Magnificent Mushrooms: a CardioKit recipe

Fungi are scientifically fascinating . . . and delicious

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Traditionally mushrooms have been utilised in numerous ‘natural’ remedies and in more recent time, exploited in pharmaceutical drugs. Fungus research led to the discovery of antibiotics, antifungals, certain immunosuppressant drugs (used in organ transplantation to prevent rejection and autoimmune diseases), Ergometrine (used in labour) and Statins. The first Statin—Mevastatin, was isolated from a fungus in 1976. Oyster mushrooms naturally produce Lovastatin which is also found in Chinese red yeast rice —a fermented rice product used in Chinese cooking to colour and flavour foods such as roast meats. When eaten it has identical biological effects to low dose prescription Statin (which is obvious as it is the same compound).

Fungi appear to produce some pretty amazing biologically active compounds and currently there is interest in immune and anti-tumour (i.e. anti-cancer) properties. We want to emphasise that to-date there is no proof of treatment effects in humans but some provisional interesting basic and animal research. Some of this interest is specifically related to Beta Glucan within mushrooms (you will remember that this is the active soluble fibre in oats)—therefore there is theoretical cholesterol and cardiovascular benefits as well. Much of the current research and data appears to originate from the East and ‘tropical mushrooms’ (Shitake, Reishi & Maitake) which fits with the cultural interests in traditional medicine and remedies.

The general nutritional value of mushrooms and overall effects on health are without question — they are nutritionally rich, promote feeling full, but low in calories. The other interesting fact from a cardiovascular perspective is that they are high in potassium and low in sodium— 100g of brown mushrooms (white have less) contain around 450mg of potassium. Compare this to 350mg for 100g of banana. The reason we are interested in this is because a high potassium to sodium ratio is associated with blood pressure lowering. You will note that this recipe also contains a generous amount of parsley which is super-high in potassium — 550mg (or 2680mg dried) per 100g of parsley.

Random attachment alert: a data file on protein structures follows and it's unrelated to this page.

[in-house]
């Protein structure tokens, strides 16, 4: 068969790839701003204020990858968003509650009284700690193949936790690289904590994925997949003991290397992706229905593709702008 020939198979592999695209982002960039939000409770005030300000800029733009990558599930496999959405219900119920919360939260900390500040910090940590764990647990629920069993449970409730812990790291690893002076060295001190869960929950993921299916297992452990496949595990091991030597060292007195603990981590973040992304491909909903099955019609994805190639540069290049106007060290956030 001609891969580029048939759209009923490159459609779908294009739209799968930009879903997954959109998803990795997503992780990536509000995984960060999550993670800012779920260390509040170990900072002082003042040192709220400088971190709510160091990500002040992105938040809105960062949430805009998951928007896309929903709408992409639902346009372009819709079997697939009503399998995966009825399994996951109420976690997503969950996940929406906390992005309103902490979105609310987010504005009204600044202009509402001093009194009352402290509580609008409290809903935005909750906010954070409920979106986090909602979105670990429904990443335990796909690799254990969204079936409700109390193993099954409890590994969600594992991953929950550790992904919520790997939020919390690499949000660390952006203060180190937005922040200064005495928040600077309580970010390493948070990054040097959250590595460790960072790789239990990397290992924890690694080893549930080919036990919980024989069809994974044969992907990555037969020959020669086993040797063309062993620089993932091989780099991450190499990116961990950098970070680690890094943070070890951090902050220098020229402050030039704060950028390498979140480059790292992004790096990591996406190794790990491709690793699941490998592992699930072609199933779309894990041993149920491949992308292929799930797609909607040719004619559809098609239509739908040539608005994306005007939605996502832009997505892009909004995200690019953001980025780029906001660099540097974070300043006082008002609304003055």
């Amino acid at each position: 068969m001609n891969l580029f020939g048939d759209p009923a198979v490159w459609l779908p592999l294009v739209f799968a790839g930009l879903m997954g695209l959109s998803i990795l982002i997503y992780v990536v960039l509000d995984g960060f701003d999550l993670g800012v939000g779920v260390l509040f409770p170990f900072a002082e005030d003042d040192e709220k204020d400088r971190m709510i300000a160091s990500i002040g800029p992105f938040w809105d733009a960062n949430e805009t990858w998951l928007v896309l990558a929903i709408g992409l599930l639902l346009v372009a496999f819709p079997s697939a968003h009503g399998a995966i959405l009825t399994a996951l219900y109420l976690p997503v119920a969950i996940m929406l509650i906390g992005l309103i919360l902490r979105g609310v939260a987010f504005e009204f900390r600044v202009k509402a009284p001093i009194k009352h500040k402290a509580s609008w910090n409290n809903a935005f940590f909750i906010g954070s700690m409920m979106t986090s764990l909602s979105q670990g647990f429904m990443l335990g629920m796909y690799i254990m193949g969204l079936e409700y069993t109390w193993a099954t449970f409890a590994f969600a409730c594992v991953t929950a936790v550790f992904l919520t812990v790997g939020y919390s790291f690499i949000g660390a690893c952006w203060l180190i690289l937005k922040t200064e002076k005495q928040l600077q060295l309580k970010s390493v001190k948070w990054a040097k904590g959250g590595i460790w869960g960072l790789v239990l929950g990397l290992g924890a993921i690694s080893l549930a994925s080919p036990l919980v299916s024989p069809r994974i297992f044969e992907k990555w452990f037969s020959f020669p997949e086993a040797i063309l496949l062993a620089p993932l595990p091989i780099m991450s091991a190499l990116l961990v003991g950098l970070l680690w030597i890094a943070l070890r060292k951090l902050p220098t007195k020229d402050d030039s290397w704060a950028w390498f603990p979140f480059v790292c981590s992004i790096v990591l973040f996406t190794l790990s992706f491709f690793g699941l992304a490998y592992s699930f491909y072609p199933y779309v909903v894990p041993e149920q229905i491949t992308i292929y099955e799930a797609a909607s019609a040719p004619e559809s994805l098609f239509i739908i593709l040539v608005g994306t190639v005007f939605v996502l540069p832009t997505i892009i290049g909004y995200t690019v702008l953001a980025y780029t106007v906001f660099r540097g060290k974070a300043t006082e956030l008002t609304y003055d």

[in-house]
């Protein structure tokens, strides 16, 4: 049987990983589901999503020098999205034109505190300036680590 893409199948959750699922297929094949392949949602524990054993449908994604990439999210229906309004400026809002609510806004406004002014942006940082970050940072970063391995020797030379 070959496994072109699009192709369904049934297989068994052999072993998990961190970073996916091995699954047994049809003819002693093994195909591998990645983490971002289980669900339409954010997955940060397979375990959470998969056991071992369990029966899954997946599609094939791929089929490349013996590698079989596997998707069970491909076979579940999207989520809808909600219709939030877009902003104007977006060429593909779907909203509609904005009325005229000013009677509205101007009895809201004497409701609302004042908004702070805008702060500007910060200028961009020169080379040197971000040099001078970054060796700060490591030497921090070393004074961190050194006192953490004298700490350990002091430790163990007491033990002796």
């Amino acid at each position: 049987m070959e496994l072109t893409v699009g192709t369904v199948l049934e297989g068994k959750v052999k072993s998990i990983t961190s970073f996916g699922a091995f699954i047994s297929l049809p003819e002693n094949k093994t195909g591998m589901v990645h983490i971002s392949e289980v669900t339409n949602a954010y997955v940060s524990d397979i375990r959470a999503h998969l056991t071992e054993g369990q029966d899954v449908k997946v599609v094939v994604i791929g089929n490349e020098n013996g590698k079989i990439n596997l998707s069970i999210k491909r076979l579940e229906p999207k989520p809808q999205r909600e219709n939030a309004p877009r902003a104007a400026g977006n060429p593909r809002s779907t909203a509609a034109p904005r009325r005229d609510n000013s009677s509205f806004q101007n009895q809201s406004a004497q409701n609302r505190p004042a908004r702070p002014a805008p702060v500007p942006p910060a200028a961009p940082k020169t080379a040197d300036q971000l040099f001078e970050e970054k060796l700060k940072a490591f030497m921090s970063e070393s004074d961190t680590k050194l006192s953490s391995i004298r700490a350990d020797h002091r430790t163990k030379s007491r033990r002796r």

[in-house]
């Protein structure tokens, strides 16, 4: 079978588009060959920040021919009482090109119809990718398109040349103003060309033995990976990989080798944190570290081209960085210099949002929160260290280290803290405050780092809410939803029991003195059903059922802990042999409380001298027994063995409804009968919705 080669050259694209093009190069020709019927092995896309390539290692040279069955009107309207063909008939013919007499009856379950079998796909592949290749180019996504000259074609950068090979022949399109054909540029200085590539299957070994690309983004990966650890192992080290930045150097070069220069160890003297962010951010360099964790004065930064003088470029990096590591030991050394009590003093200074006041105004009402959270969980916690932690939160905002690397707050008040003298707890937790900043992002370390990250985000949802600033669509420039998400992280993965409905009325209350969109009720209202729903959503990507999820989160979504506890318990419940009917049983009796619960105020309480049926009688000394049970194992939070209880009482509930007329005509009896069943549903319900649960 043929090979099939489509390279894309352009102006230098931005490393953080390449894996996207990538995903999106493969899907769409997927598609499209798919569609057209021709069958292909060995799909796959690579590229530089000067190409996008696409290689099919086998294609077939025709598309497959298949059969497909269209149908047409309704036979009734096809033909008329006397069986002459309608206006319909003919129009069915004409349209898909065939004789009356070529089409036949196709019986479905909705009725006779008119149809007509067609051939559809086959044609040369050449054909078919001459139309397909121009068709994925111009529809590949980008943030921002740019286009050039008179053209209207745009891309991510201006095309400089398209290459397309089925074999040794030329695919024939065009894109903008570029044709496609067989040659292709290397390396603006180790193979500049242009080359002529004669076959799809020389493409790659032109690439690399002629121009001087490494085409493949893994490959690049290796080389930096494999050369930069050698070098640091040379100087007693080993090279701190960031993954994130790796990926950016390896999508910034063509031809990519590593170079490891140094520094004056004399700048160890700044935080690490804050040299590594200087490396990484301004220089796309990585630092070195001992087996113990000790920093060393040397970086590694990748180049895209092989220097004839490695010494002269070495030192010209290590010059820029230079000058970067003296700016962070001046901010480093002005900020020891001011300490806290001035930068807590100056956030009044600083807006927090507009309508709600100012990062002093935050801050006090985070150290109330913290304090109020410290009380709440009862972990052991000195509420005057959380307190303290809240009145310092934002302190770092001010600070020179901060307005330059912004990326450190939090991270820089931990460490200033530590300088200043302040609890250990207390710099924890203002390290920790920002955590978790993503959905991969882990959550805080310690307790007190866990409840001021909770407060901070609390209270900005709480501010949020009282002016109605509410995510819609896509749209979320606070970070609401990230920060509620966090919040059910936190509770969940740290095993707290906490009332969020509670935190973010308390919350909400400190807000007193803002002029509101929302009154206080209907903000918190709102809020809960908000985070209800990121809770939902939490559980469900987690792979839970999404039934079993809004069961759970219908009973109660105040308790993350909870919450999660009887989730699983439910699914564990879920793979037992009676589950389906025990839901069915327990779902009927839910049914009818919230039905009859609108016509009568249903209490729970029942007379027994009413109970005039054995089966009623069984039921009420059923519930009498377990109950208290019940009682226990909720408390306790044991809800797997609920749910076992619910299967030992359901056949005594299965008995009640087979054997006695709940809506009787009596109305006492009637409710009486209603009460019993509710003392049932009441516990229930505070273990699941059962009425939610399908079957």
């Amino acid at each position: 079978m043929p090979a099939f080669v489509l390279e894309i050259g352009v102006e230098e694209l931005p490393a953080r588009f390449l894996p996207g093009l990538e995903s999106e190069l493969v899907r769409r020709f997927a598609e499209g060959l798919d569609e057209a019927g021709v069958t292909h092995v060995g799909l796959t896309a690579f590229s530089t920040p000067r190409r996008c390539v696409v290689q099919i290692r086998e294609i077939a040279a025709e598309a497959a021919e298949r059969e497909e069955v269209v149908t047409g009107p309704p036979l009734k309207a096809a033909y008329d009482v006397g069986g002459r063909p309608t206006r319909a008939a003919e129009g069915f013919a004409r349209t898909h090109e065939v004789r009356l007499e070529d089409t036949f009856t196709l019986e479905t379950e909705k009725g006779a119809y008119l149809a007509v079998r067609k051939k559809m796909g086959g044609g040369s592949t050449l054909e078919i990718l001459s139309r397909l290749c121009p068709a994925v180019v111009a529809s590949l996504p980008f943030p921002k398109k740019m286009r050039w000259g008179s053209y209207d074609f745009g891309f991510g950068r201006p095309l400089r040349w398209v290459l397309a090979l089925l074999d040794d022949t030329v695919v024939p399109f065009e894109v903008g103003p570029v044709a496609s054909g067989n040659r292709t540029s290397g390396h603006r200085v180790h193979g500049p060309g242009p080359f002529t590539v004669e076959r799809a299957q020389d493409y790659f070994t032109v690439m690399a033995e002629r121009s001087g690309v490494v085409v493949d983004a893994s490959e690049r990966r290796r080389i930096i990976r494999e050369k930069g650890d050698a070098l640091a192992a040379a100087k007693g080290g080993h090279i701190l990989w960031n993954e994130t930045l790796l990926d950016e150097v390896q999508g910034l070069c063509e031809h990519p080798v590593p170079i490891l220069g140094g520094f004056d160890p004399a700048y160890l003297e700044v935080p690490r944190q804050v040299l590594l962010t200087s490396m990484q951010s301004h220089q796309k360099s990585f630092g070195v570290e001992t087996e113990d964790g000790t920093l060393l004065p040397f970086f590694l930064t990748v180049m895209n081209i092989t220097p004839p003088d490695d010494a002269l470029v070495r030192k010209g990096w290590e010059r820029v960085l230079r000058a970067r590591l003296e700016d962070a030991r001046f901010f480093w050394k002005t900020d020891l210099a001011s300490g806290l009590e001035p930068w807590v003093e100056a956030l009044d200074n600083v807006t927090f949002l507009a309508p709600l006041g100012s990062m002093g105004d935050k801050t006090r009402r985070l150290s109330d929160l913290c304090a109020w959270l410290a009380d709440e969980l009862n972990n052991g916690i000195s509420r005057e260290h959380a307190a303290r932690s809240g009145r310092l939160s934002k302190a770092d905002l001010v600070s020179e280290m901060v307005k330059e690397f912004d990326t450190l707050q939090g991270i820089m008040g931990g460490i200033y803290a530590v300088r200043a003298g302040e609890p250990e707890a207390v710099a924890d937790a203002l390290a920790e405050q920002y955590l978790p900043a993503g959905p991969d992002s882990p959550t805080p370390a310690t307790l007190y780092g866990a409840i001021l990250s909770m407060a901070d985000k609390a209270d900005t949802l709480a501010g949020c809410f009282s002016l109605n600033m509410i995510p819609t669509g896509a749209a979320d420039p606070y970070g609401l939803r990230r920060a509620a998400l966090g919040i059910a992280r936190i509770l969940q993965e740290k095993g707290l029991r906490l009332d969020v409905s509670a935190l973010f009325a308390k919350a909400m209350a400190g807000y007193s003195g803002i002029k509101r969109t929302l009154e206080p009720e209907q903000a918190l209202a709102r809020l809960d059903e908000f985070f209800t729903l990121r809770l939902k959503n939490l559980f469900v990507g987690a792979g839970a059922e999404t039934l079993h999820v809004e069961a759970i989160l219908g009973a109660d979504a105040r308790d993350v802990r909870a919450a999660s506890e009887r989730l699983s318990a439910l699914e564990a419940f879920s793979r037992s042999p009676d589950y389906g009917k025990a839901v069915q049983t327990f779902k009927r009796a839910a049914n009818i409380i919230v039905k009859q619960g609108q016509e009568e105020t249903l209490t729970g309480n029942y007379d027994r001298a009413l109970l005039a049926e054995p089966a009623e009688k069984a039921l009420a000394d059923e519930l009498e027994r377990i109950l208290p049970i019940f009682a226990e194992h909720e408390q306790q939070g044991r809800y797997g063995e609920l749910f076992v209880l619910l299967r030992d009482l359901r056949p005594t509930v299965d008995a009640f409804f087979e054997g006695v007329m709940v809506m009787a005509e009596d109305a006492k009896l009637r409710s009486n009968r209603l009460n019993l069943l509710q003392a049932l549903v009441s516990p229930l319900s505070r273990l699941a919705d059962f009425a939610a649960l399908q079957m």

Putting the theoretical advantages of mushrooms aside this simple meal recipe is quick, delicious, versatile, filling and has cardiovascular advantages with specific interest around potassium and blood pressure.

For 2 servings:

 

  • 300g of mushrooms (choose your favourite)
  • A big bunch of fresh parsley (or frozen) including stalks
  • 1 large clove of garlic
  • extra-virgin olive oil
  • salt and black pepper to season
  • 2 slices of wholemeal or granary bread (multiseed is excellent)
  • Wash the mushrooms thoroughly under running water to remove all the dirt but don’t allow the mushrooms to steep for too long —they will act as a sponge and get too wet. Slice thickly.
  • A large non-stick pan is ideal. You don’t want to overcrowd the mushrooms, otherwise they stew. Add a good splash of olive oil to the pan and after a few seconds to heat-up, then add the mushrooms.
  • Stir or toss the mushrooms until they start to soften and let out the natural moisture (if you are worried there is not enough oil or the pan is too dry, don’t worry as this will eventually happen). At this stage add your chopped or crushed garlic, finely chopped parsley stalks and season with salt and pepper. It is also acceptable to add a small knob of butter — this will emulsify into the liquid to richen and slightly thicken the ‘sauce’.
  • Continue to cook until almost all of the moisture has evaporated and the mushrooms are soft and golden brown but you still have a bit of mushroom juice (‘sauce’) in the pan to soak into the toast.
  • Put your bread onto toast and add the rest of your chopped parsley leaves to the pan — stir together. It will be ready when the toast pops out. Poor the mushrooms and juice over the toast (they do not need any additional spread) and enjoy.

‘Pimp-up’ your mushroom toast base, there are multiple options.

The basic recipe is really versatile — try different combination with other added vegetables or proteins. The picture above is from a breakfast in the Cardiologist’s Kitchen with soft leeks and a poached egg. Just-wilted spinach also work brilliantly and is an additional cardiovascular superstar with potassium and nitrates.

1 comment

  • Best advice on cooking mushrooms I’ve read. Recommend this at least once a week.

    PamelaRawlins, 21st April 2017 at 7:58 pm -

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